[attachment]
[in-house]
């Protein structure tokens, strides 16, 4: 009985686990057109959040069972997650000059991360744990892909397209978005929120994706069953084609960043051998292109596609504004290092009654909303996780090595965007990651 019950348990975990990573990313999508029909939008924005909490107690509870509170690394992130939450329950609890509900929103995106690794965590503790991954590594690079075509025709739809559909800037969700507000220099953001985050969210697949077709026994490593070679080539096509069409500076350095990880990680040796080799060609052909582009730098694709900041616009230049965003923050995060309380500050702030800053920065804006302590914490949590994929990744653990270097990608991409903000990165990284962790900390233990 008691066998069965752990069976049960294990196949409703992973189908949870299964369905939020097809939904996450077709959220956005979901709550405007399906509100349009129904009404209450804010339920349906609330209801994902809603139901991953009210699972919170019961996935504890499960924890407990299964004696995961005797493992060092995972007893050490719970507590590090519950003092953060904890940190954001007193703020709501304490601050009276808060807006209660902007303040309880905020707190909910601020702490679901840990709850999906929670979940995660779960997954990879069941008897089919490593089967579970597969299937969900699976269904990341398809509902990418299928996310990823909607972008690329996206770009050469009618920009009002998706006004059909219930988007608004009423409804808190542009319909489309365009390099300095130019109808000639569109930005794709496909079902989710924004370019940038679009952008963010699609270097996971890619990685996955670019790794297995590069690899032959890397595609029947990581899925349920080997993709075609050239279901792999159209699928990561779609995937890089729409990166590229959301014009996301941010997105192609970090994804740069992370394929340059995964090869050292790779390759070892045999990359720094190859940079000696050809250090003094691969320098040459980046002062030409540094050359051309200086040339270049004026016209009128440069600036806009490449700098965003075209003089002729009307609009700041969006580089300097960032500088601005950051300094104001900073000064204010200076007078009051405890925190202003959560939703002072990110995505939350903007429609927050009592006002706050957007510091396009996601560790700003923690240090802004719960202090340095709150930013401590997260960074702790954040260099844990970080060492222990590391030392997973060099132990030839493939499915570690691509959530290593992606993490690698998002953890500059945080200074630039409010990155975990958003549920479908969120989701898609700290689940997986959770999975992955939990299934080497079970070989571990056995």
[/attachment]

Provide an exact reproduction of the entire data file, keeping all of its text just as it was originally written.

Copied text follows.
[in-house]
């Protein structure tokens, strides 16, 4: 009985686990057109959040069972997650000059991360744990892909397209978005929120994706069953084609960043051998292109596609504004290092009654909303996780090595965007990651 019950348990975990990573990313999508029909939008924005909490107690509870509170690394992130939450329950609890509900929103995106690794965590503790991954590594690079075509025709739809559909800037969700507000220099953001985050969210697949077709026994490593070679080539096509069409500076350095990880990680040796080799060609052909582009730098694709900041616009230049965003923050995060309380500050702030800053920065804006302590914490949590994929990744653990270097990608991409903000990165990284962790900390233990 008691066998069965752990069976049960294990196949409703992973189908949870299964369905939020097809939904996450077709959220956005979901709550405007399906509100349009129904009404209450804010339920349906609330209801994902809603139901991953009210699972919170019961996935504890499960924890407990299964004696995961005797493992060092995972007893050490719970507590590090519950003092953060904890940190954001007193703020709501304490601050009276808060807006209660902007303040309880905020707190909910601020702490679901840990709850999906929670979940995660779960997954990879069941008897089919490593089967579970597969299937969900699976269904990341398809509902990418299928996310990823909607972008690329996206770009050469009618920009009002998706006004059909219930988007608004009423409804808190542009319909489309365009390099300095130019109808000639569109930005794709496909079902989710924004370019940038679009952008963010699609270097996971890619990685996955670019790794297995590069690899032959890397595609029947990581899925349920080997993709075609050239279901792999159209699928990561779609995937890089729409990166590229959301014009996301941010997105192609970090994804740069992370394929340059995964090869050292790779390759070892045999990359720094190859940079000696050809250090003094691969320098040459980046002062030409540094050359051309200086040339270049004026016209009128440069600036806009490449700098965003075209003089002729009307609009700041969006580089300097960032500088601005950051300094104001900073000064204010200076007078009051405890925190202003959560939703002072990110995505939350903007429609927050009592006002706050957007510091396009996601560790700003923690240090802004719960202090340095709150930013401590997260960074702790954040260099844990970080060492222990590391030392997973060099132990030839493939499915570690691509959530290593992606993490690698998002953890500059945080200074630039409010990155975990958003549920479908969120989701898609700290689940997986959770999975992955939990299934080497079970070989571990056995």